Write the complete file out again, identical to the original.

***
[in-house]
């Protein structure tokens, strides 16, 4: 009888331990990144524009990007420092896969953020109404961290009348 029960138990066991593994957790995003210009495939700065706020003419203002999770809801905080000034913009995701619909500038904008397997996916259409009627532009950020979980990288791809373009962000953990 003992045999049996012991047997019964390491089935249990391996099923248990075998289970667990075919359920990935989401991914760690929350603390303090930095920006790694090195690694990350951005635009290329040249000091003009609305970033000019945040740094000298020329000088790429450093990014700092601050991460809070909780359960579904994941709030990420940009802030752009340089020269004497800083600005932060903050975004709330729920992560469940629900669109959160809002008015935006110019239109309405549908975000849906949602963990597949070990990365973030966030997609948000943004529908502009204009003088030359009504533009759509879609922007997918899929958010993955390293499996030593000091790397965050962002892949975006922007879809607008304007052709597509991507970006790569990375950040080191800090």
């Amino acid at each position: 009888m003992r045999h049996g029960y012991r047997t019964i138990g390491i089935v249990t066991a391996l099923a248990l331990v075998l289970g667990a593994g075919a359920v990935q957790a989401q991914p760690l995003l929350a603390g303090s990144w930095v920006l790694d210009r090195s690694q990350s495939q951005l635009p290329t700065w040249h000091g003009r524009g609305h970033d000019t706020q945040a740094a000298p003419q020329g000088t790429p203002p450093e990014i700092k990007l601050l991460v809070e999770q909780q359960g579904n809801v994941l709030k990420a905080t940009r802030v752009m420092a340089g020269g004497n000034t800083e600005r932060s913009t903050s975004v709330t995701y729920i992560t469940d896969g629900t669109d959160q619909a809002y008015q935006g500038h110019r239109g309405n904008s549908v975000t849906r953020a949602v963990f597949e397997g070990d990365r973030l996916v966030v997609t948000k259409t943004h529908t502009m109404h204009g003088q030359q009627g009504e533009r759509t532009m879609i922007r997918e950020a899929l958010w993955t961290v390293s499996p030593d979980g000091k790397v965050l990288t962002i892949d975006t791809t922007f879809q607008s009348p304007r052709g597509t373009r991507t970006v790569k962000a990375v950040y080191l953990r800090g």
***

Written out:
[in-house]
């Protein structure tokens, strides 16, 4: 009888331990990144524009990007420092896969953020109404961290009348 029960138990066991593994957790995003210009495939700065706020003419203002999770809801905080000034913009995701619909500038904008397997996916259409009627532009950020979980990288791809373009962000953990 003992045999049996012991047997019964390491089935249990391996099923248990075998289970667990075919359920990935989401991914760690929350603390303090930095920006790694090195690694990350951005635009290329040249000091003009609305970033000019945040740094000298020329000088790429450093990014700092601050991460809070909780359960579904994941709030990420940009802030752009340089020269004497800083600005932060903050975004709330729920992560469940629900669109959160809002008015935006110019239109309405549908975000849906949602963990597949070990990365973030966030997609948000943004529908502009204009003088030359009504533009759509879609922007997918899929958010993955390293499996030593000091790397965050962002892949975006922007879809607008304007052709597509991507970006790569990375950040080191800090």
């Amino acid at each position: 009888m003992r045999h049996g029960y012991r047997t019964i138990g390491i089935v249990t066991a391996l099923a248990l331990v075998l289970g667990a593994g075919a359920v990935q957790a989401q991914p760690l995003l929350a603390g303090s990144w930095v920006l790694d210009r090195s690694q990350s495939q951005l635009p290329t700065w040249h000091g003009r524009g609305h970033d000019t706020q945040a740094a000298p003419q020329g000088t790429p203002p450093e990014i700092k990007l601050l991460v809070e999770q909780q359960g579904n809801v994941l709030k990420a905080t940009r802030v752009m420092a340089g020269g004497n000034t800083e600005r932060s913009t903050s975004v709330t995701y729920i992560t469940d896969g629900t669109d959160q619909a809002y008015q935006g500038h110019r239109g309405n904008s549908v975000t849906r953020a949602v963990f597949e397997g070990d990365r973030l996916v966030v997609t948000k259409t943004h529908t502009m109404h204009g003088q030359q009627g009504e533009r759509t532009m879609i922007r997918e950020a899929l958010w993955t961290v390293s499996p030593d979980g000091k790397v965050l990288t962002i892949d975006t791809t922007f879809q607008s009348p304007r052709g597509t373009r991507t970006v790569k962000a990375v950040y080191l953990r800090g």